Kotaku reports that CD Projekt Red actually ran a fan contest to see if anyone could spot O'Dimm every time he appears in the background of different scenes throughout the Hearts of Stone story. Not one person was able to identify every instance, and CD Projekt Red had to release screenshots showing every disguise the seriously creepy O'Dimm dons to keep track of your progress. Turns out the devil really is in the details.

A living sword master helped create Geralt's dance-like fighting style

Geralt is easily one of the most formidable fighters alive in the universe of The Witcher, and his sword fighting style was actually created especially for the game. And the main man who put it together, based off the descriptions in Sapkowski's original stories, is a stunt man named Maciej Kwiatkowski. According to his IMDb page, he has also worked on other video games like Shadow Warrior 2 and he coordinated the fights in the film King Arthur: Legend of the Sword.

Game Informer ran a short feature on the motion capture work that went into The Witcher 3: Wild Hunt, and showcases Kwiatkowski in action. Geralt uses his superhuman speed and reflexes to avoid the attacks of huge monsters and otherworldly creatures, so Kwiatkowski incorporates a lot of spins and pirouettes into his style. The video above not only features a breakdown of why they made the design choices they did, but also shows some pretty cool footage of Kwiatkowski pulling off the unique fighting style that Geralt uses throughout the series.

Gwent was created in just three days

You probably remember Gwent as either "that silly card game attached to the awesomeness that is The Witcher 3" or "that silly card game that I spent more time playing than the actual game it was a part of." Regardless of how you remember it, Gwent has since spun off into its own eSports title, complete with a prize pool of several hundred thousand dollars. Not bad for a side project that was thrown together in three days.

A Twinfinite article writes about the development of Gwent, and how it was created for a few different reasons. The developers of Gwent, Damien Monnier and Rafal Jaki, wanted to give players a break from fighting, create a collectible aspect to The Witcher, and help make the world more realistic by giving its citizens a hobby. They were given the go-ahead to create Gwent (which is mentioned in Sapkowski's original stories), but only if they could put it together in three days.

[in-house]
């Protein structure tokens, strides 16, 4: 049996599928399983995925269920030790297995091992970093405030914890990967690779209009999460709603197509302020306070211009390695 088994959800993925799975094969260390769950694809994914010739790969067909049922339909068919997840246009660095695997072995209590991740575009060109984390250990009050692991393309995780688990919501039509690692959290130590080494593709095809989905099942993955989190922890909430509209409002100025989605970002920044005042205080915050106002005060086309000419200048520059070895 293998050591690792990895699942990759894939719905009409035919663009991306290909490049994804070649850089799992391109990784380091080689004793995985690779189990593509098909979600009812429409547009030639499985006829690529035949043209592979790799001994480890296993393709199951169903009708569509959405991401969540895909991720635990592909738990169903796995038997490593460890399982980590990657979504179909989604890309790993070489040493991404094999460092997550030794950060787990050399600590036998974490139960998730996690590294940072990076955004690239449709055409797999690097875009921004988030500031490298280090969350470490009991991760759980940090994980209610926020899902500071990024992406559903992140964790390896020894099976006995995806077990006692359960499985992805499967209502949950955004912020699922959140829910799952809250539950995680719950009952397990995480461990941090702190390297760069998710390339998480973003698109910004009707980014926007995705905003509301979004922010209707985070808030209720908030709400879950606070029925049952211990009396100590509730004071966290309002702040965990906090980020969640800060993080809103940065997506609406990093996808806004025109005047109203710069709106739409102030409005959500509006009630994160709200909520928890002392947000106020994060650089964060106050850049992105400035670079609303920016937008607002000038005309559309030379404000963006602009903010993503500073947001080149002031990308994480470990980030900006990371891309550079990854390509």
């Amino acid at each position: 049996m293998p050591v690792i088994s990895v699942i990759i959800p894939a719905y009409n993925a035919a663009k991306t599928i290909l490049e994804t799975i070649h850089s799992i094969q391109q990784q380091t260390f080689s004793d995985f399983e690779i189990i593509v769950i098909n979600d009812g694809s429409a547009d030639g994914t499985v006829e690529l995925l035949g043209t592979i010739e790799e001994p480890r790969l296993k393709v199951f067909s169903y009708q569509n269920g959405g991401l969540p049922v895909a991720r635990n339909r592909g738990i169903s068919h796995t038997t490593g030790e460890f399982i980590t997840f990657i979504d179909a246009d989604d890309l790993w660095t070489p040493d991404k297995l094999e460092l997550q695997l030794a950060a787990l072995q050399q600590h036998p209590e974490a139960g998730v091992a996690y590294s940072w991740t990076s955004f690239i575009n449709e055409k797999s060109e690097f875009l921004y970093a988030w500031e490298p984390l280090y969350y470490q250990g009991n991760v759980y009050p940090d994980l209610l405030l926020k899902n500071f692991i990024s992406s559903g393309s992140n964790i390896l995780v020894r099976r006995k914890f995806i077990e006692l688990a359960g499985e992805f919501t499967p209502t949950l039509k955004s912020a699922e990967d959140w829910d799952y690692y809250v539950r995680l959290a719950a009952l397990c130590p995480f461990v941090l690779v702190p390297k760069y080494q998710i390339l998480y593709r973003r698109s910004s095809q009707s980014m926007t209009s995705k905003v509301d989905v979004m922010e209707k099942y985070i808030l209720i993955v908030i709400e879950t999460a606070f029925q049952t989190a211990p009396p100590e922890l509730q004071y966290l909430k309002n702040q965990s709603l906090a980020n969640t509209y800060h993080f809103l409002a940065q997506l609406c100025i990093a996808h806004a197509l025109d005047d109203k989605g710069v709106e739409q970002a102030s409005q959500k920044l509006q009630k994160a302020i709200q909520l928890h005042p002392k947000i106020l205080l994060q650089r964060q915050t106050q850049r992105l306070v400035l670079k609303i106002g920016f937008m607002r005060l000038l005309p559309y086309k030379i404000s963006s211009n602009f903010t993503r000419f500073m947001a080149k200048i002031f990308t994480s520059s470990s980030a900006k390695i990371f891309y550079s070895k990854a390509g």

The two got to work, and quickly hammered out the basics. A bit of coding and some good fortune later, and CD Projekt Red had the most addictive side quest card game since Triple Triad.

President Obama received a copy of The Witcher 2

When you think of Poland on the international stage, not a lot springs to mind. If you're a foodie, you might image pierogi, but few international products are tied to the country. You might be surprised to find that the country's leadership views The Witcher as one of the best ambassadors to the world for what Poland has to offer.

On an official state visit in 2011, United States President Barack Obama was given a copy of The Witcher 2: Assassins of Kings by Polish Prime Minister Donald Tusk. Business Insider reports that he said this about the gift:

"The last time I was here, Donald [Tusk] gave me a gift, the video game developed here in Poland that's won fans the world over, The Witcher. I confess: I'm not very good at video games, but I've been told that it is a great example of Poland's place in the new global economy. And it's a tribute to the talents and work ethic of the Polish people as well as the wise stewardship of Polish leaders like Prime Minister Turk."

It's unfortunate that Obama did not play through the game and highlight his favorite quest lines, but there you have it: The Witcher is a gift fit for world leaders. Dijkstra would be proud.